Great post!! We did much the same as you are doing with your son. Our youngest due to health issues and the effects of meds (she was on antibiotics nearly continously the first 10 years of her life...I could write a book on that alone) and later told me while on them her brain was always "fuzzy". I almost dispaired of ever getting her taught how to use money!! I began pretty young too...she could count, but remembering what coin was worth how much. She, now almost 26 works for an engineering company as a tech, that develops fuel cell technology. In this little town we live in, in a nondescript bldg that we did not even notice. The Jr. college we sent her to, sent her there a few months after she graduated, to try out for employment. She beat out 14 others. Graduated in math and science with a AS at 4.0...would that have happened if we had not homeschooled her...doubtful. She would have missed way too much school to be able to have learned much. By doing it at home year around, when she was able...well, the results speak for her.

I wish someone could point us to a TRULY Christian school. At least with our children, not only could we not afford for them to attend, we could not find one that was not PRETENDING to be something they no longer are!! Sorry, but that is the truth these days. We figured that the world will be everywhere, why not keep them close to home, or at home and they know they are going into the battlefield. Two of ours weathered that well. One did not...but frankly, this child would most likely been the same, no matter. She does not see nor think as the rest of us do...and she recognizes that too, as we do now. I do think she had issues we did not see then...and did not even have a name then. It is only since about 1990 or so that Aspergers has been recognized. Because she was very smart, we did not think of her having anything like this. She has accepted the athiest teachings for now...but she is alive, so we yet hope. The final report card is not in yet on any of us yet living. I have been reading a great deal on this syndrome and I am not sure today if anything we could have done would have changed the outcome with her. We were certainly not perfect parents, though we loved her and did try. But what I also faced was a husband who no doubt is also Aspergers...sigh! And an ill child as the last one, at the same time. So, my hands were very full...but we have grieved a lot anyway, as you can imagine. And we are grateful for a gracious FATHER who loves all of us more than we could possibly love each other.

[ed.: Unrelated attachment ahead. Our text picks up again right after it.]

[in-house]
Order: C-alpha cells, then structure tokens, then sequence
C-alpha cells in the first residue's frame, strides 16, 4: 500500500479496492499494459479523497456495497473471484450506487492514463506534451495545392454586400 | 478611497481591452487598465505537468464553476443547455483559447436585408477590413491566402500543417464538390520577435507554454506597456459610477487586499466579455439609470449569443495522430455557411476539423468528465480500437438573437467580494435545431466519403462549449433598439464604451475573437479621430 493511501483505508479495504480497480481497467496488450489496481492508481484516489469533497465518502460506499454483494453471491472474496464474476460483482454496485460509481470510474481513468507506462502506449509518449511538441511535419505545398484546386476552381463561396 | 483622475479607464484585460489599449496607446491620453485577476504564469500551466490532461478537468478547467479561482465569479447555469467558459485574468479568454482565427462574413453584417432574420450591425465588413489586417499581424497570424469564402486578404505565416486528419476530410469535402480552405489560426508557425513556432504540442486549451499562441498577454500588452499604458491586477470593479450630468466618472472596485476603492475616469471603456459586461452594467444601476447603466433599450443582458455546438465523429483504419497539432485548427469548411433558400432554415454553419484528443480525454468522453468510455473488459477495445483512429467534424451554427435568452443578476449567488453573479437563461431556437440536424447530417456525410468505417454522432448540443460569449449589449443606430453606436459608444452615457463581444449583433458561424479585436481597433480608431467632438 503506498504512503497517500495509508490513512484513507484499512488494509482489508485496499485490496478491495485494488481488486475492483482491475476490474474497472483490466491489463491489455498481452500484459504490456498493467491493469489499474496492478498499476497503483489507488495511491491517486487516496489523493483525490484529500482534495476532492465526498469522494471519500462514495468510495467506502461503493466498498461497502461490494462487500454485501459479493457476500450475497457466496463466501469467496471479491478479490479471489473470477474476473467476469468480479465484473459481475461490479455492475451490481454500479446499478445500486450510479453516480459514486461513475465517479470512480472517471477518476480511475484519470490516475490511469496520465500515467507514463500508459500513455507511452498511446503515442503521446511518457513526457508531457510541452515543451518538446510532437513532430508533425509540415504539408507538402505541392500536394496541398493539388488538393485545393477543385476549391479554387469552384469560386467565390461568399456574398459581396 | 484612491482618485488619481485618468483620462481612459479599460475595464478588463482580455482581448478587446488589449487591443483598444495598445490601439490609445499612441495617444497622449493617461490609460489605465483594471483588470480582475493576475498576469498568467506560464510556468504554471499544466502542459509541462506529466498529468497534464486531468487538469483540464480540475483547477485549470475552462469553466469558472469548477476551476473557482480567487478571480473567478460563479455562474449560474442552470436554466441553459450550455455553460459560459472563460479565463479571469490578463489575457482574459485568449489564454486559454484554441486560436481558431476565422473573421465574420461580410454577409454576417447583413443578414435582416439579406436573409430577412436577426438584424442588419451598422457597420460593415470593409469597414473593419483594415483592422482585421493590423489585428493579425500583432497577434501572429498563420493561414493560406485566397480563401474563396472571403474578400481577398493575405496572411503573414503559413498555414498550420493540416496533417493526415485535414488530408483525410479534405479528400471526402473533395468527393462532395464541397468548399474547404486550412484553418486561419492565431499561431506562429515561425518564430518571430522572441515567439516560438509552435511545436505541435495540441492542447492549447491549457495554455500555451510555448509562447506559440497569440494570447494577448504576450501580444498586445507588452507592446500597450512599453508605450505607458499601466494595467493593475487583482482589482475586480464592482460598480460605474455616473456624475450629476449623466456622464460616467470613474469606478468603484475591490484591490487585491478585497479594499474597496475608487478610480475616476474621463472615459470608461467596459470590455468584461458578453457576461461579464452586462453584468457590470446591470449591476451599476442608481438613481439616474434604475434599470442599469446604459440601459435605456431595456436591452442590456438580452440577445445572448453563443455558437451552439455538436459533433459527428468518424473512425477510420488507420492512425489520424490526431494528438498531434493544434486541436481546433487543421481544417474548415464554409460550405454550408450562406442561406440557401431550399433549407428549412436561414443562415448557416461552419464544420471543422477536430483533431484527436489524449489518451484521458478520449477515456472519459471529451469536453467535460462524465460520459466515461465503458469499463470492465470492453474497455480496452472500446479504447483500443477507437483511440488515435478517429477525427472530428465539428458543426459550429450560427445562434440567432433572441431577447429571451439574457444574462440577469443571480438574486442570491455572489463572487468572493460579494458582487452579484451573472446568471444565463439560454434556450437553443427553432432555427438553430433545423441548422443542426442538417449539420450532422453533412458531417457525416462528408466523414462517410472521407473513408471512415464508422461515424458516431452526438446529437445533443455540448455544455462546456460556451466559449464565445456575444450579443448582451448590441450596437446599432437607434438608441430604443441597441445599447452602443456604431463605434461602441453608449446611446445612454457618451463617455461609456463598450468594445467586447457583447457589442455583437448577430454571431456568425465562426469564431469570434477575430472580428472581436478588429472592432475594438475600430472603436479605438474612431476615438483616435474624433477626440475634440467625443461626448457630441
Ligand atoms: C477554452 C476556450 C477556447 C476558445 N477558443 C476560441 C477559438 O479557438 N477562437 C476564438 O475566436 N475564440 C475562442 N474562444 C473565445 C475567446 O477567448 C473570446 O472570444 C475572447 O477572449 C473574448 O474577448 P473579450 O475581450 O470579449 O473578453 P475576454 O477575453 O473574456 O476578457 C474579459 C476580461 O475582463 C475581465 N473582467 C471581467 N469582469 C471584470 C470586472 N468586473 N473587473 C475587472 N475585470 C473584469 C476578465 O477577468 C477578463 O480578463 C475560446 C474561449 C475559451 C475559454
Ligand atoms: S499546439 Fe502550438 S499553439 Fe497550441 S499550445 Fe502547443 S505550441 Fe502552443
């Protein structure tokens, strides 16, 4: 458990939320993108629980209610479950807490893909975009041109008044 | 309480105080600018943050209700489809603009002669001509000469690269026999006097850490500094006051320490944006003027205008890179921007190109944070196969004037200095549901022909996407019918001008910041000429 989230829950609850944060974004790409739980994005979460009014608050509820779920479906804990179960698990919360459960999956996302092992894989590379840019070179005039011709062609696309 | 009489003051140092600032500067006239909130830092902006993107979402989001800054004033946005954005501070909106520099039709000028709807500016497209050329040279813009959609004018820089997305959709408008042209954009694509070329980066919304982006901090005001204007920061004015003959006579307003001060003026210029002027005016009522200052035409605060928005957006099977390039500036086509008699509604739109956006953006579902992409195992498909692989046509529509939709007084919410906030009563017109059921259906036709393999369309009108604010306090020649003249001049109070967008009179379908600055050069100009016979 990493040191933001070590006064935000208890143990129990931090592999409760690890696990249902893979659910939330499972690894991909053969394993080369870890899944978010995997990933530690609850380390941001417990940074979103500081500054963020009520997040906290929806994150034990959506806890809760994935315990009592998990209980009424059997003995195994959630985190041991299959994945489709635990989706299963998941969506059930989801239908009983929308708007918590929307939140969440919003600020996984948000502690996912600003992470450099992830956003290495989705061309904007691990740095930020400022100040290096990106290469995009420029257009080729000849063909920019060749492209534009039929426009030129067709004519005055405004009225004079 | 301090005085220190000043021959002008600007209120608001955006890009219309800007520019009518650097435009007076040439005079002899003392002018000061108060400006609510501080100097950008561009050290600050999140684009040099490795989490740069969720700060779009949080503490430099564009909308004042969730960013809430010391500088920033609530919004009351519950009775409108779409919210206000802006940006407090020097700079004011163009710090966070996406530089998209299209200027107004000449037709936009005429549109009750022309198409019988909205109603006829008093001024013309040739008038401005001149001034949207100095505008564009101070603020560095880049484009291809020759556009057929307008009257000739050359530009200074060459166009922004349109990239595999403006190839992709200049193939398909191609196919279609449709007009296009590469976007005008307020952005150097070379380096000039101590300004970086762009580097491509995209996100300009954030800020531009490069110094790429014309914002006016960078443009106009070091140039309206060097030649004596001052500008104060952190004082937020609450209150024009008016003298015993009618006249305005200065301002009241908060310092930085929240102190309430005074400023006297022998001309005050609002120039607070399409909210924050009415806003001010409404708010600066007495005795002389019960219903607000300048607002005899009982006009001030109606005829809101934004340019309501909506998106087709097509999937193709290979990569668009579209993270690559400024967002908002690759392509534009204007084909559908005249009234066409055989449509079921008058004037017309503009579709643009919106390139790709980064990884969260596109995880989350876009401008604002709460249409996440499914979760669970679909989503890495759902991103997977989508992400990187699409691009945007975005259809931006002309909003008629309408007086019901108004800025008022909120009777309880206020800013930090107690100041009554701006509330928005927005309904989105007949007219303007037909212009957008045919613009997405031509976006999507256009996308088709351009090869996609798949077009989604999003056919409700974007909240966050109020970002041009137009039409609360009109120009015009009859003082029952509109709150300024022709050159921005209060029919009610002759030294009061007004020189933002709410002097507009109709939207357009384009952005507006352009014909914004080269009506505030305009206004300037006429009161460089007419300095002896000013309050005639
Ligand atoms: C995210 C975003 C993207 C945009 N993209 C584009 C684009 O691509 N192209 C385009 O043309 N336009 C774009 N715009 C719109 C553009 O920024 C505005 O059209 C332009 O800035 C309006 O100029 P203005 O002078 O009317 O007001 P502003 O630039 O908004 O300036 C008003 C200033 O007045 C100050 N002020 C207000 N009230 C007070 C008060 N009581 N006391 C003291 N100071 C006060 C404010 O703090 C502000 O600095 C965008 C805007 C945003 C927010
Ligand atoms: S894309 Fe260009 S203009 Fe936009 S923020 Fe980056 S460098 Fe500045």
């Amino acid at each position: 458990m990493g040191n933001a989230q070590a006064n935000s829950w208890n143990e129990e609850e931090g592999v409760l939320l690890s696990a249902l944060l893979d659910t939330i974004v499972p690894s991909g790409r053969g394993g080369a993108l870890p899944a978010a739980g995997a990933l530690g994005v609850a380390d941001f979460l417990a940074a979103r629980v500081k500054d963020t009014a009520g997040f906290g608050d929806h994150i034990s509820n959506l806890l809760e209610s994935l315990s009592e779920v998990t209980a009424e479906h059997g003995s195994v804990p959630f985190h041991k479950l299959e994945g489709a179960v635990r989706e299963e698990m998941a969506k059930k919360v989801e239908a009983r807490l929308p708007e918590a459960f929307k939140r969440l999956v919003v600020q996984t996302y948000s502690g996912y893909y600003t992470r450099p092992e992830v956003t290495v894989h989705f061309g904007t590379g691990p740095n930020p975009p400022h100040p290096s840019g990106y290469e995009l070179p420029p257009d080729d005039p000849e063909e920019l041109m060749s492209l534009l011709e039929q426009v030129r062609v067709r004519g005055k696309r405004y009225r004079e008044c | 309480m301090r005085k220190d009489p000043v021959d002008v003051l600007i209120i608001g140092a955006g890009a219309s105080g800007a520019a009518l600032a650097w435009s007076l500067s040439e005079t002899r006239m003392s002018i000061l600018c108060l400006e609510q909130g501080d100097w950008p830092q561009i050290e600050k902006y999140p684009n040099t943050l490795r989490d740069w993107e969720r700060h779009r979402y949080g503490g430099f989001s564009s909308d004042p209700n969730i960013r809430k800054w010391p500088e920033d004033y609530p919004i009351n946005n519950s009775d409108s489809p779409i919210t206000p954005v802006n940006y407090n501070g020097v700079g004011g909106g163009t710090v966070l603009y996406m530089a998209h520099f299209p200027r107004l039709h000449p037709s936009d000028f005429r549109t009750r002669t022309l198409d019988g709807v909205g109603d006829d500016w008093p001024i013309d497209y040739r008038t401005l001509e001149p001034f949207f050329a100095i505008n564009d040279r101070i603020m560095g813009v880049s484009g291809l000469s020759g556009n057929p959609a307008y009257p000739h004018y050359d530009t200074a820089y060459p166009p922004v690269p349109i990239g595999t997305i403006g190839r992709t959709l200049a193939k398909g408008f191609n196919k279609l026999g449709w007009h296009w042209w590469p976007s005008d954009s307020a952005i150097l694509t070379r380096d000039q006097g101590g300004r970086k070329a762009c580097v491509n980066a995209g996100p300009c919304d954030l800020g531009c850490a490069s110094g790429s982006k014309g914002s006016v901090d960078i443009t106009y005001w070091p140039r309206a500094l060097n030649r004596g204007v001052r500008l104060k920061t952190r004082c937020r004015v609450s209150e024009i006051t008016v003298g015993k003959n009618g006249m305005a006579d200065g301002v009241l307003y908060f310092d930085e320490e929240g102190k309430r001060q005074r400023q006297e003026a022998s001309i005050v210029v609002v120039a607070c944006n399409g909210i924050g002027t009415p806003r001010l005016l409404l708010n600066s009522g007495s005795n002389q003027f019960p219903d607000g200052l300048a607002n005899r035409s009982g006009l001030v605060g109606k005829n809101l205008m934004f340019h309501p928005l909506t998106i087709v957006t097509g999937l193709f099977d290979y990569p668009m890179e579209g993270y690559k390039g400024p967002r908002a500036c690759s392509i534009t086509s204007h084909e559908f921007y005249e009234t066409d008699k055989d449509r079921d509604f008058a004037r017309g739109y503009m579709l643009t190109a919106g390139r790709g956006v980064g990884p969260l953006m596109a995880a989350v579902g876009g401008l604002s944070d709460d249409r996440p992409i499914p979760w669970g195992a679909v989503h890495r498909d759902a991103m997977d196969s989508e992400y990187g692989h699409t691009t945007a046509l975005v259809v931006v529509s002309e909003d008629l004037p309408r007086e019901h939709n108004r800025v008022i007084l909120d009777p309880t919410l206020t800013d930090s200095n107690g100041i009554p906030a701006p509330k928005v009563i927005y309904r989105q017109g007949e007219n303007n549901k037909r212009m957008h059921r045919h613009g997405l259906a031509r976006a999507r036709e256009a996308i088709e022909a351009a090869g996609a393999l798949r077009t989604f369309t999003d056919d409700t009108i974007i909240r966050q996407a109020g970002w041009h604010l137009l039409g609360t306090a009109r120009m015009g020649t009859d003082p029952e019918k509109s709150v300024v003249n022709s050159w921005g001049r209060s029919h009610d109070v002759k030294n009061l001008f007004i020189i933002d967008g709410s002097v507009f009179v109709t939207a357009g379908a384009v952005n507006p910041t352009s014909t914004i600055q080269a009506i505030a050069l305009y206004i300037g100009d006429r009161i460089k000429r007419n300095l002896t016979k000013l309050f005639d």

Thanks for sharing so openly here. It is a great encouragement to me!! Blessings on you!!

carla said...

Almost 2 years have passed since I discovered your blog. I may have commented only once or twice before, but I enjoy reading it and your book recommendations. We have a lot of things in common: age, books, faith, homeschooling, length of marriage. My husband had a mild brain injury after a car accident. But anyway, after several years of homeschooling, our younger son entered the local community college and had to take remedial math. Because of an art class project (in which he had to do some calculations) he discovered a great love for math. He received a partial scholarship to the local private university and graduated with the senior scholar award in math. He was then awarded a full scholarship in the PHD program at Dartmouth. He attended two years and dropped out. By this time he had not only abandoned his faith, but became an advocate for atheism and dope smoking. After working in the corporate world for 3 years he's back at another graduate school. All this was to say that it's surprising how an interest in a subject seems to come from nowhere, and also that we are experiencing the down side to modern education. My husband has a degree in physics, I have about 2 years of college, but I wish our son had never gone. He seemed to have a strong faith when he was a teenager. It sounds like you anticipated trouble and tried to prepare your son for university challenges to the faith, which is was the right thing to do. I know that some kids graduate with their faith in Jesus even stronger and I hope your son is one of them. He sounds like a great kid. I realize that this is way too long to post, but since you moderate the comments, you can delete it. Thank you for your sharing your blog; it is bookmarked in A Blogs- my favorite ones.